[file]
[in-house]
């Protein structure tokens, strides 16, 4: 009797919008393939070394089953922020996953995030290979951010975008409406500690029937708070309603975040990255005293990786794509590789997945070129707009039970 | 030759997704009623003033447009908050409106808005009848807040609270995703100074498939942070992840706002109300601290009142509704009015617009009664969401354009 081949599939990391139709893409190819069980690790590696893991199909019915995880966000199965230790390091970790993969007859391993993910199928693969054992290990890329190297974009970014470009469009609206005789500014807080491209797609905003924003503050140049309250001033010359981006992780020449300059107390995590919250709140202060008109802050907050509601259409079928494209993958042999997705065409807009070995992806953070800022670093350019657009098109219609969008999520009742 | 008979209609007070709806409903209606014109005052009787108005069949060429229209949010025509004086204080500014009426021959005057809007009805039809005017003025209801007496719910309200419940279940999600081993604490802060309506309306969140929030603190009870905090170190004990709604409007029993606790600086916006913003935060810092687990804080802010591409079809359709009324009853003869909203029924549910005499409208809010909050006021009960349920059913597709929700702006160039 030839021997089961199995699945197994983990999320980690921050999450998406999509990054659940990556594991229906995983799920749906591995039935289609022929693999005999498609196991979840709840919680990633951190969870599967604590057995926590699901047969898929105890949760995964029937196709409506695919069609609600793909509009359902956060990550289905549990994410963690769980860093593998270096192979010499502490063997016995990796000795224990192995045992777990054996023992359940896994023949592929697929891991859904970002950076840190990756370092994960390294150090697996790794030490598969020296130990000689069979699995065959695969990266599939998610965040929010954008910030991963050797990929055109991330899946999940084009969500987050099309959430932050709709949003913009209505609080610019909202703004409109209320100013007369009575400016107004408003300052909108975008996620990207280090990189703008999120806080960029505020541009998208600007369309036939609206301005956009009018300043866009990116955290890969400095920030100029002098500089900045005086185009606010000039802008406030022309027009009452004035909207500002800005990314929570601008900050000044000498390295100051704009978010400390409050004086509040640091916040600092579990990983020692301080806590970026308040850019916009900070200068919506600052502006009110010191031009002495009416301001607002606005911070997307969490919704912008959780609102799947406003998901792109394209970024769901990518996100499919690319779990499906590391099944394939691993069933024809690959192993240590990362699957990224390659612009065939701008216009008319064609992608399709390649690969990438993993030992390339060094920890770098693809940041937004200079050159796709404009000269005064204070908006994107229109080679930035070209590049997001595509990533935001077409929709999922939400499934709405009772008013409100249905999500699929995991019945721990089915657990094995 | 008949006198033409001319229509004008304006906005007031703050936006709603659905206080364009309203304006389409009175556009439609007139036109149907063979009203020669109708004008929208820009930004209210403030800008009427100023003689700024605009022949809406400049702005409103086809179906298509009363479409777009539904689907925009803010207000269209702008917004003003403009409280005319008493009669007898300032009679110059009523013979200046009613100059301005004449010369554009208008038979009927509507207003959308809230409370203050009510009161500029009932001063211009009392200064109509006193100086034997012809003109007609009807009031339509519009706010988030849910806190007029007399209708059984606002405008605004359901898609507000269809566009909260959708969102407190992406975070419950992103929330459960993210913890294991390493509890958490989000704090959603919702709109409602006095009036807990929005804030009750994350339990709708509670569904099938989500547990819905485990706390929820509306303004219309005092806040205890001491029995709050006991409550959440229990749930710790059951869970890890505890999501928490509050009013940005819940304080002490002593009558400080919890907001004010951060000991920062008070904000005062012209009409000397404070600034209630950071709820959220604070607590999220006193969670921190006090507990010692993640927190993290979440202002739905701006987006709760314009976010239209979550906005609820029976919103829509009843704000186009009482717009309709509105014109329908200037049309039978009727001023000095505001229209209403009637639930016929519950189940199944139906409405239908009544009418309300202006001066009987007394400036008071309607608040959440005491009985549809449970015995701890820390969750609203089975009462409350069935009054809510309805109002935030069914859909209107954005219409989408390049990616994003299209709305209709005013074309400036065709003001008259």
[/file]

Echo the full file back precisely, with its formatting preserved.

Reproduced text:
[in-house]
């Protein structure tokens, strides 16, 4: 009797919008393939070394089953922020996953995030290979951010975008409406500690029937708070309603975040990255005293990786794509590789997945070129707009039970 | 030759997704009623003033447009908050409106808005009848807040609270995703100074498939942070992840706002109300601290009142509704009015617009009664969401354009 081949599939990391139709893409190819069980690790590696893991199909019915995880966000199965230790390091970790993969007859391993993910199928693969054992290990890329190297974009970014470009469009609206005789500014807080491209797609905003924003503050140049309250001033010359981006992780020449300059107390995590919250709140202060008109802050907050509601259409079928494209993958042999997705065409807009070995992806953070800022670093350019657009098109219609969008999520009742 | 008979209609007070709806409903209606014109005052009787108005069949060429229209949010025509004086204080500014009426021959005057809007009805039809005017003025209801007496719910309200419940279940999600081993604490802060309506309306969140929030603190009870905090170190004990709604409007029993606790600086916006913003935060810092687990804080802010591409079809359709009324009853003869909203029924549910005499409208809010909050006021009960349920059913597709929700702006160039 030839021997089961199995699945197994983990999320980690921050999450998406999509990054659940990556594991229906995983799920749906591995039935289609022929693999005999498609196991979840709840919680990633951190969870599967604590057995926590699901047969898929105890949760995964029937196709409506695919069609609600793909509009359902956060990550289905549990994410963690769980860093593998270096192979010499502490063997016995990796000795224990192995045992777990054996023992359940896994023949592929697929891991859904970002950076840190990756370092994960390294150090697996790794030490598969020296130990000689069979699995065959695969990266599939998610965040929010954008910030991963050797990929055109991330899946999940084009969500987050099309959430932050709709949003913009209505609080610019909202703004409109209320100013007369009575400016107004408003300052909108975008996620990207280090990189703008999120806080960029505020541009998208600007369309036939609206301005956009009018300043866009990116955290890969400095920030100029002098500089900045005086185009606010000039802008406030022309027009009452004035909207500002800005990314929570601008900050000044000498390295100051704009978010400390409050004086509040640091916040600092579990990983020692301080806590970026308040850019916009900070200068919506600052502006009110010191031009002495009416301001607002606005911070997307969490919704912008959780609102799947406003998901792109394209970024769901990518996100499919690319779990499906590391099944394939691993069933024809690959192993240590990362699957990224390659612009065939701008216009008319064609992608399709390649690969990438993993030992390339060094920890770098693809940041937004200079050159796709404009000269005064204070908006994107229109080679930035070209590049997001595509990533935001077409929709999922939400499934709405009772008013409100249905999500699929995991019945721990089915657990094995 | 008949006198033409001319229509004008304006906005007031703050936006709603659905206080364009309203304006389409009175556009439609007139036109149907063979009203020669109708004008929208820009930004209210403030800008009427100023003689700024605009022949809406400049702005409103086809179906298509009363479409777009539904689907925009803010207000269209702008917004003003403009409280005319008493009669007898300032009679110059009523013979200046009613100059301005004449010369554009208008038979009927509507207003959308809230409370203050009510009161500029009932001063211009009392200064109509006193100086034997012809003109007609009807009031339509519009706010988030849910806190007029007399209708059984606002405008605004359901898609507000269809566009909260959708969102407190992406975070419950992103929330459960993210913890294991390493509890958490989000704090959603919702709109409602006095009036807990929005804030009750994350339990709708509670569904099938989500547990819905485990706390929820509306303004219309005092806040205890001491029995709050006991409550959440229990749930710790059951869970890890505890999501928490509050009013940005819940304080002490002593009558400080919890907001004010951060000991920062008070904000005062012209009409000397404070600034209630950071709820959220604070607590999220006193969670921190006090507990010692993640927190993290979440202002739905701006987006709760314009976010239209979550906005609820029976919103829509009843704000186009009482717009309709509105014109329908200037049309039978009727001023000095505001229209209403009637639930016929519950189940199944139906409405239908009544009418309300202006001066009987007394400036008071309607608040959440005491009985549809449970015995701890820390969750609203089975009462409350069935009054809510309805109002935030069914859909209107954005219409989408390049990616994003299209709305209709005013074309400036065709003001008259």